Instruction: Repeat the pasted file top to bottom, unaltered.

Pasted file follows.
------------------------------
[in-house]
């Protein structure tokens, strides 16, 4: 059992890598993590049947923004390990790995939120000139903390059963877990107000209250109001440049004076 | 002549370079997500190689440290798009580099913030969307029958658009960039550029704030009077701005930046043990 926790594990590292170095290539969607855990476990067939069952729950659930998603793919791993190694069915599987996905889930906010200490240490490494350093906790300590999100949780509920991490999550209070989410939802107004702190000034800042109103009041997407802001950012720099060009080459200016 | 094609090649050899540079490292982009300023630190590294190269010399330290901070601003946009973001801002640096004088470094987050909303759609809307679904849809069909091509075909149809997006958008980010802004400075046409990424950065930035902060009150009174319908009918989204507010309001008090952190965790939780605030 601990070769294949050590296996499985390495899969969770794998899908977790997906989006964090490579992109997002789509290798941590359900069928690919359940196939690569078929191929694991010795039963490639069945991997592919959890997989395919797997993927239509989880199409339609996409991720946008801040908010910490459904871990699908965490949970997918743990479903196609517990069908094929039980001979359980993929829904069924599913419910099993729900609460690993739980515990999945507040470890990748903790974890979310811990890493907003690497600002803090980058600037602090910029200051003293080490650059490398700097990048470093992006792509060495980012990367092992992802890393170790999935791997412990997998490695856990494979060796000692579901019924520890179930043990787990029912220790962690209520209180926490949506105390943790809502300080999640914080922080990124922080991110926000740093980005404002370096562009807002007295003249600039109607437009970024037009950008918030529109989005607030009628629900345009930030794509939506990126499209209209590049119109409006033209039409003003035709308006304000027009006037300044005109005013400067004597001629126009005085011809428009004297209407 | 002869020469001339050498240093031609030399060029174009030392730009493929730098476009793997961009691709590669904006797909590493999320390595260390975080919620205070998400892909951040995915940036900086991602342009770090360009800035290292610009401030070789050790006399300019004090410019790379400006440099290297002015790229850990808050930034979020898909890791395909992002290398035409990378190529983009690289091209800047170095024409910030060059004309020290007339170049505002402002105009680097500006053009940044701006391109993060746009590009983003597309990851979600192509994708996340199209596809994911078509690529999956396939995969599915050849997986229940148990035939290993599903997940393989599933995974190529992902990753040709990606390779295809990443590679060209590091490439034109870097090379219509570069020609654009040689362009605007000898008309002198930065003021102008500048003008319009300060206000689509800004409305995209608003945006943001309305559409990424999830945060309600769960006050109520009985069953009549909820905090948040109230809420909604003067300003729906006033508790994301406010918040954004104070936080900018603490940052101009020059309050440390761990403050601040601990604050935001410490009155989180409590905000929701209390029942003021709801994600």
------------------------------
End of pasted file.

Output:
[in-house]
């Protein structure tokens, strides 16, 4: 059992890598993590049947923004390990790995939120000139903390059963877990107000209250109001440049004076 | 002549370079997500190689440290798009580099913030969307029958658009960039550029704030009077701005930046043990 926790594990590292170095290539969607855990476990067939069952729950659930998603793919791993190694069915599987996905889930906010200490240490490494350093906790300590999100949780509920991490999550209070989410939802107004702190000034800042109103009041997407802001950012720099060009080459200016 | 094609090649050899540079490292982009300023630190590294190269010399330290901070601003946009973001801002640096004088470094987050909303759609809307679904849809069909091509075909149809997006958008980010802004400075046409990424950065930035902060009150009174319908009918989204507010309001008090952190965790939780605030 601990070769294949050590296996499985390495899969969770794998899908977790997906989006964090490579992109997002789509290798941590359900069928690919359940196939690569078929191929694991010795039963490639069945991997592919959890997989395919797997993927239509989880199409339609996409991720946008801040908010910490459904871990699908965490949970997918743990479903196609517990069908094929039980001979359980993929829904069924599913419910099993729900609460690993739980515990999945507040470890990748903790974890979310811990890493907003690497600002803090980058600037602090910029200051003293080490650059490398700097990048470093992006792509060495980012990367092992992802890393170790999935791997412990997998490695856990494979060796000692579901019924520890179930043990787990029912220790962690209520209180926490949506105390943790809502300080999640914080922080990124922080991110926000740093980005404002370096562009807002007295003249600039109607437009970024037009950008918030529109989005607030009628629900345009930030794509939506990126499209209209590049119109409006033209039409003003035709308006304000027009006037300044005109005013400067004597001629126009005085011809428009004297209407 | 002869020469001339050498240093031609030399060029174009030392730009493929730098476009793997961009691709590669904006797909590493999320390595260390975080919620205070998400892909951040995915940036900086991602342009770090360009800035290292610009401030070789050790006399300019004090410019790379400006440099290297002015790229850990808050930034979020898909890791395909992002290398035409990378190529983009690289091209800047170095024409910030060059004309020290007339170049505002402002105009680097500006053009940044701006391109993060746009590009983003597309990851979600192509994708996340199209596809994911078509690529999956396939995969599915050849997986229940148990035939290993599903997940393989599933995974190529992902990753040709990606390779295809990443590679060209590091490439034109870097090379219509570069020609654009040689362009605007000898008309002198930065003021102008500048003008319009300060206000689509800004409305995209608003945006943001309305559409990424999830945060309600769960006050109520009985069953009549909820905090948040109230809420909604003067300003729906006033508790994301406010918040954004104070936080900018603490940052101009020059309050440390761990403050601040601990604050935001410490009155989180409590905000929701209390029942003021709801994600």